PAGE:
This book is also beneficial to the parents and care takers who want to help their loved young ones be proactive about preventing a heart attack. The reasons behind the need to start at a young age are presented in a story that children can identify with and would provide them with a clearer understanding of why they need to make certain dietary and lifestyle choices. To assist with learning about and executing healthy living, the book provides some great resources in the last chapter to help engage schools, students and parents. In addition to those resources, here we provide a few more tips and links to keep the family in an active role regarding prevention of chronic diseases.
Getting kids interested in healthy living: Using Pinterest, YouTube and other social media platforms, it is easy for parents to design an experiment that kids can do to actively engage in the science of healthy living.
How much sugar is in what you eat and drink? A food label lists the amount of sugar in a substance, but often 22 g or 12 g is not visualized well with kids or adults. Hence in this visual experiment, kids can measure the amount of sugar into baggies and see firsthand the amount of sugar in their favorite soda, juice or fruit.
Nimali Fernando, MD: In response to the growing rates of childhood obesity, pediatrician Nimali Fernando MD, MPH started the website https://doctoryum.org/ in 2011 to teach her patients and their families about the benefits of healthy eating. What started out as a recipe and parenting site, grew to a bigger project of teaching a healthy lifestyle to the greater community. You can check her website for webinars, recipes and other fun items that emphasize cooking as a whole family affair.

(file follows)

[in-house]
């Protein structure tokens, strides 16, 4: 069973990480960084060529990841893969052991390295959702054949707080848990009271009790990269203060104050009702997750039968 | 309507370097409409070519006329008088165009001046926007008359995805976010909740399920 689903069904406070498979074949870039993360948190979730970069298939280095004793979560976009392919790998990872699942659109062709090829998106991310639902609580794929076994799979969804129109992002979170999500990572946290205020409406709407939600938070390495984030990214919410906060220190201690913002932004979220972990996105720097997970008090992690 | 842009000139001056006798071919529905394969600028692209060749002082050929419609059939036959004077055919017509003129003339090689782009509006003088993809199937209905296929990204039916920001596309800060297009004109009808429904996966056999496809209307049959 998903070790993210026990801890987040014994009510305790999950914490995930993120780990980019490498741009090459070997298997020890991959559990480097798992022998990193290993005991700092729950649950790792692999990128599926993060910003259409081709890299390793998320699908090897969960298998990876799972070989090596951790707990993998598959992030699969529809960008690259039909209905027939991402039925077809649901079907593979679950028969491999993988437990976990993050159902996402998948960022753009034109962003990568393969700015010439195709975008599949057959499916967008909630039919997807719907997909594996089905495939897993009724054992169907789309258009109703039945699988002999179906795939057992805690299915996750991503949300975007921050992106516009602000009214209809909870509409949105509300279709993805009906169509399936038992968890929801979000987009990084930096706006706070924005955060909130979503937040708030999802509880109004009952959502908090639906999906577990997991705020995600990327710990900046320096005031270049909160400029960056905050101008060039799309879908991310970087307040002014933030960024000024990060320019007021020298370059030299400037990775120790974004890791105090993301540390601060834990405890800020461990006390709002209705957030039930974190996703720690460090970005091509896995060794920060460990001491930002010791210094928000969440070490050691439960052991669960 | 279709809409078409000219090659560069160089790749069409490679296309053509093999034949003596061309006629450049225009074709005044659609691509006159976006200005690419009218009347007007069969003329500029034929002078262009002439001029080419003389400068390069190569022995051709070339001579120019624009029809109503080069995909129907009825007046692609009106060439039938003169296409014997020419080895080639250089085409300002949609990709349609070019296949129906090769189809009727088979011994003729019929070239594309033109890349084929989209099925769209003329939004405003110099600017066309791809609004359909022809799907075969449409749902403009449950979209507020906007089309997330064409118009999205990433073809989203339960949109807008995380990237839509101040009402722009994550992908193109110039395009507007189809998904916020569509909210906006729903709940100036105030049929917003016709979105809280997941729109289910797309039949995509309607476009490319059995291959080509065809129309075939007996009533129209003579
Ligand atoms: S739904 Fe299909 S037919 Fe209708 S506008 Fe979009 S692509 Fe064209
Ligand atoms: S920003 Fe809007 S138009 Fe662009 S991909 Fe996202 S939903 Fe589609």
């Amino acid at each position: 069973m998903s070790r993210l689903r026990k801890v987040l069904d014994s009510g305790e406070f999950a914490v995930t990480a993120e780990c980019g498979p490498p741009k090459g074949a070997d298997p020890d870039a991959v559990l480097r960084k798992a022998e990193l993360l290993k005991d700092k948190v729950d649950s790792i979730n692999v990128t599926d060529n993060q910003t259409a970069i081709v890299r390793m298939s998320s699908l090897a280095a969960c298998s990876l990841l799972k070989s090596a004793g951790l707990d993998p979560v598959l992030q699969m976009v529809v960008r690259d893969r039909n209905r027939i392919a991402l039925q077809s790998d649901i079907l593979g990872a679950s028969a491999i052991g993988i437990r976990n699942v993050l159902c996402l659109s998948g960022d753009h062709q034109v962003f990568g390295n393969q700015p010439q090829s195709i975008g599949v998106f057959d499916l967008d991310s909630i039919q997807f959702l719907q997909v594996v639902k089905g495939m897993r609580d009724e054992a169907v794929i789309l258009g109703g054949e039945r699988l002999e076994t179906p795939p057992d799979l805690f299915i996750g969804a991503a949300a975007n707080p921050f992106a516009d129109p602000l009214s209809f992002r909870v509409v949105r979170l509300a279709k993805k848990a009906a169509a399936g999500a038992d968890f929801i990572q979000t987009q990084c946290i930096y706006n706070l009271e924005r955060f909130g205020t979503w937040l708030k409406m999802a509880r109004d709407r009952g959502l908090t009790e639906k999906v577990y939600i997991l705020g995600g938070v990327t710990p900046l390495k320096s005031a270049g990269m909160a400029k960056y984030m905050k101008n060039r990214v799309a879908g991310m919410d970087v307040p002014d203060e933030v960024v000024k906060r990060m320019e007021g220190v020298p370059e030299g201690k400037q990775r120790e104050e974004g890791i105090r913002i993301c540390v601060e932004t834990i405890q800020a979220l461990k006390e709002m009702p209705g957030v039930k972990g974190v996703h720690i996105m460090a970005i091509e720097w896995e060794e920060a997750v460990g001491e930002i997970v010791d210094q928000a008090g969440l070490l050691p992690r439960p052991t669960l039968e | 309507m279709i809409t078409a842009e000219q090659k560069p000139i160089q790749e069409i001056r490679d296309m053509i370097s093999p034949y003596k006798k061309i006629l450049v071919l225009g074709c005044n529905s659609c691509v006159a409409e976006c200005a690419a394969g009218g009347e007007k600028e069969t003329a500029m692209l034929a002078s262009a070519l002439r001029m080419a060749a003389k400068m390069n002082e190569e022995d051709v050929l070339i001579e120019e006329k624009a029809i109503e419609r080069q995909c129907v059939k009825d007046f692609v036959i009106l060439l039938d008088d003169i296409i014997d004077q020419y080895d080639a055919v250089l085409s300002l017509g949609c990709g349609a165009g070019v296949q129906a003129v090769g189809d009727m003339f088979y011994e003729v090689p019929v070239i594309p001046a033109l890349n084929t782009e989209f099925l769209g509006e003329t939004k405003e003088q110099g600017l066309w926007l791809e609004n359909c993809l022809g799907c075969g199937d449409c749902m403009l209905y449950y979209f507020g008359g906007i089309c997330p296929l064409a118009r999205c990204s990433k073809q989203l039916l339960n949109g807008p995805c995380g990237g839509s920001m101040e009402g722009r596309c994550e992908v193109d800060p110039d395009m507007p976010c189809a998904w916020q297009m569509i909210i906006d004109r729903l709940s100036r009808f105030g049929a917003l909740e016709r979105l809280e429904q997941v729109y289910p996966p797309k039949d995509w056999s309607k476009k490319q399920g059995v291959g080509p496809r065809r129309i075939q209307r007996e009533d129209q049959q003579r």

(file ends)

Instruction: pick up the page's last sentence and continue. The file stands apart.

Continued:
PBS Website: This website contains creative games that enable young kids to engage in healthy living and learn about the human body. It offers exciting games, printables, recipes and videos. And best of all, it is free! The following links will show you examples of what you can find on the PBS website. https://pbskids.org/games/healthy-habits/ and https://pbskids.org/lunchlab/
If you don’t already have a copy of Atherosclerosis Attack for your children or those in your care, we encourage you to get one from Amazon or Barnes and Nobles and explore how you can help your children learn to be become a force against the unwelcome intruder of their bodies.